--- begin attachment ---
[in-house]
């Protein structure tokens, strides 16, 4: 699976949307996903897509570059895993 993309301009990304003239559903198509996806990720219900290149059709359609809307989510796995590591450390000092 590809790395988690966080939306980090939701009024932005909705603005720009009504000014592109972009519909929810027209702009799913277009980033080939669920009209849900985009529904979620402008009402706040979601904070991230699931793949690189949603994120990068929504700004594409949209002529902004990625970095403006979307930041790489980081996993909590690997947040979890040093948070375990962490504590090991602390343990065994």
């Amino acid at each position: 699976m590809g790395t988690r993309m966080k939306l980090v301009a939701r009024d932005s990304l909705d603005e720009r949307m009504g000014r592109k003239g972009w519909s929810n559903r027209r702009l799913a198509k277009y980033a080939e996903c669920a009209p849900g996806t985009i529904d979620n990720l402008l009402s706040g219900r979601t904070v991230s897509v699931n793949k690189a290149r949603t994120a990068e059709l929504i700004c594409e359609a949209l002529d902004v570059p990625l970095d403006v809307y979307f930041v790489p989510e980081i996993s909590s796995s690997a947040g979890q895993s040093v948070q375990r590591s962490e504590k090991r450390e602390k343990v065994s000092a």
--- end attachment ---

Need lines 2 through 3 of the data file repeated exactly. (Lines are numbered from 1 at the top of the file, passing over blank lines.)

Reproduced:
């Protein structure tokens, strides 16, 4: 699976949307996903897509570059895993 993309301009990304003239559903198509996806990720219900290149059709359609809307989510796995590591450390000092 590809790395988690966080939306980090939701009024932005909705603005720009009504000014592109972009519909929810027209702009799913277009980033080939669920009209849900985009529904979620402008009402706040979601904070991230699931793949690189949603994120990068929504700004594409949209002529902004990625970095403006979307930041790489980081996993909590690997947040979890040093948070375990962490504590090991602390343990065994």
């Amino acid at each position: 699976m590809g790395t988690r993309m966080k939306l980090v301009a939701r009024d932005s990304l909705d603005e720009r949307m009504g000014r592109k003239g972009w519909s929810n559903r027209r702009l799913a198509k277009y980033a080939e996903c669920a009209p849900g996806t985009i529904d979620n990720l402008l009402s706040g219900r979601t904070v991230s897509v699931n793949k690189a290149r949603t994120a990068e059709l929504i700004c594409e359609a949209l002529d902004v570059p990625l970095d403006v809307y979307f930041v790489p989510e980081i996993s909590s796995s690997a947040g979890q895993s040093v948070q375990r590591s962490e504590k090991r450390e602390k343990v065994s000092a």